airfields in Britain.  One of the chief advantages possessed by the USAAF in
WWII was the force projection capabilities provided by its long range fighters.
  Germany never possessed  significant force projection capabilities, even
though, as Gen. Koller  himself said, "The only weapon that is strongest in
attack is air power."  He added, rather sarcastically--his comment was made to
Erhard Milch--"The Americans are giving us evidence of this fact every day."
Kammhuber's  choice for attacking British bomber bases was the Ju-88, since
German single-engine fighters didn't have sufficient range or payload
capability.  In the 1941-42 time frame, had the Luftwaffe devoted sufficient
numbers of these aircraft to interdicting RAF Bomber Command bases, it's likely
that, while the Luftwaffe would have suffered losses on the raids, they could
have inflicted  losses on the British large enough to justify their own losses.
Later in the war, at their peak of success against the 8AF during the second
Schweinfurt raid, Oct. 14, 1943, in shooting down 60 USAAF bombers, the
Luftwaffe lost 31 fighters (by their own count), or about 4 percent of the
total Luftwaffe fighter aircraft available in the West.  Had they been willing
to suffer similar losses of Ju-88s (or other suitable aircraft) in attacks on
8AF airfields, they might well have destroyed far more bombers than their
fighter interceptors were able to in the air.  Combine losses inflicted by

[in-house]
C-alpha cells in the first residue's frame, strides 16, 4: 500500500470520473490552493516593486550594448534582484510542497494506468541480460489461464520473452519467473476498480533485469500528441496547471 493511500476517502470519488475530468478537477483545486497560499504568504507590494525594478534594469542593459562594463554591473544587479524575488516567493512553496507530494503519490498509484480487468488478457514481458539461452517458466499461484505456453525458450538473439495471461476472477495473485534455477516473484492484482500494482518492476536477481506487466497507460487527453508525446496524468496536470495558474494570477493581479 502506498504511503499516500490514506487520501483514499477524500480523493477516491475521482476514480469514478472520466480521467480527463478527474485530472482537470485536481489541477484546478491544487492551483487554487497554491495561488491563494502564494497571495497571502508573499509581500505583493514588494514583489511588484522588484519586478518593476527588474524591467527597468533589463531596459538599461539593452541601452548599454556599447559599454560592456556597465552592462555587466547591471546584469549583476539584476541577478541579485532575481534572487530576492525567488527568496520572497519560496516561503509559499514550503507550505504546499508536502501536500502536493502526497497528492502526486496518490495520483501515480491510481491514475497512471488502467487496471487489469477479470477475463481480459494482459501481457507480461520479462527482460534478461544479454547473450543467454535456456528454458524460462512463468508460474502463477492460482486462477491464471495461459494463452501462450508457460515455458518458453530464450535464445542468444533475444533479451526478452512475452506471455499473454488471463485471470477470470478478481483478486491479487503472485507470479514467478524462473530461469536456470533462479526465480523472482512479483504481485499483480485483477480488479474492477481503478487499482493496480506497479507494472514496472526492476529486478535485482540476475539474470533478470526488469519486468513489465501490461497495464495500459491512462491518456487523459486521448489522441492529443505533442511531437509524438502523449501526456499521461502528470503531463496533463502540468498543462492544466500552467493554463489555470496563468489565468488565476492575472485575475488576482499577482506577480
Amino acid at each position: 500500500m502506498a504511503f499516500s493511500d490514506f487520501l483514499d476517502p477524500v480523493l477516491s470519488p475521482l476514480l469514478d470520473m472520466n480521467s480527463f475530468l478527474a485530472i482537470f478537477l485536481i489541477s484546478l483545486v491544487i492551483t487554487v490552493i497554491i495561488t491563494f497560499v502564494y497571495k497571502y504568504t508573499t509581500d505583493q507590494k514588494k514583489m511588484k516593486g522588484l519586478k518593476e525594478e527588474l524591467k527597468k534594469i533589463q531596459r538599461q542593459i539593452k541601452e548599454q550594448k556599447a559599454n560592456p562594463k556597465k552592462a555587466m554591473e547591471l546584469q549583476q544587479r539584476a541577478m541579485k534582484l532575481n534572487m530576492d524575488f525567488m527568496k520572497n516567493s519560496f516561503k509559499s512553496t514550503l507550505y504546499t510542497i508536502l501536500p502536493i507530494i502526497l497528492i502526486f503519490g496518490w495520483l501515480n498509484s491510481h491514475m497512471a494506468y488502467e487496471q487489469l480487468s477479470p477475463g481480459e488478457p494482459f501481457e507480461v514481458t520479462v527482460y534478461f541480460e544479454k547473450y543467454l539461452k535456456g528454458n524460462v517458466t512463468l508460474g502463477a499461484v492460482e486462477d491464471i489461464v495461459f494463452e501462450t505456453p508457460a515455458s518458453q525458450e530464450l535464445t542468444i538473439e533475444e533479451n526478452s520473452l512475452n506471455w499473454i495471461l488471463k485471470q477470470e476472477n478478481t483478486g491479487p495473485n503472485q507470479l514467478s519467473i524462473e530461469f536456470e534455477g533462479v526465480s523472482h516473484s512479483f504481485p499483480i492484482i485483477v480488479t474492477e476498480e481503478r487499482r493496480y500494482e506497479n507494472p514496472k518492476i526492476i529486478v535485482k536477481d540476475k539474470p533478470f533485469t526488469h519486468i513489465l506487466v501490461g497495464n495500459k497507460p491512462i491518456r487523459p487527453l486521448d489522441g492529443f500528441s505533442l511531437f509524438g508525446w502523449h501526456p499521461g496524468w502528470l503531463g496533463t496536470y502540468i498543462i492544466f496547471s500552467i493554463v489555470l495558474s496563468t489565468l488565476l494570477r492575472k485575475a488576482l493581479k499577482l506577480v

German interceptors with losses inflicted by Ju-88s attacking airfields and the
8AF might well have faced a crisis.
That said, Hitler may have been right to stop Kammhuber's original plan.  At
that time--1941-- the only effect Bomber Command's raids on Germany had was to
the morale of the civilian population.  So why not devote Luftwaffe efforts to
boosting civilian morale as an offset?  Unfortunately for Germany, that mindset
did not allow the Luftwaffe to evolve techniques and equipment to counter what
soon became a life-or-death threat.

>It should perhaps also be noted that if you come down into the
>enemy airframes (Focke and Messerschmitt again) optimum operating zone,
>where you are only marginally if at all superior, you will suffer
>comparibly worse odds than if you bring them hacking and wheezing up to

Luftwaffe pilots debriefed by allied intelligence after the war often opined
that if the war had been fought below 20,000 ft. they would have won.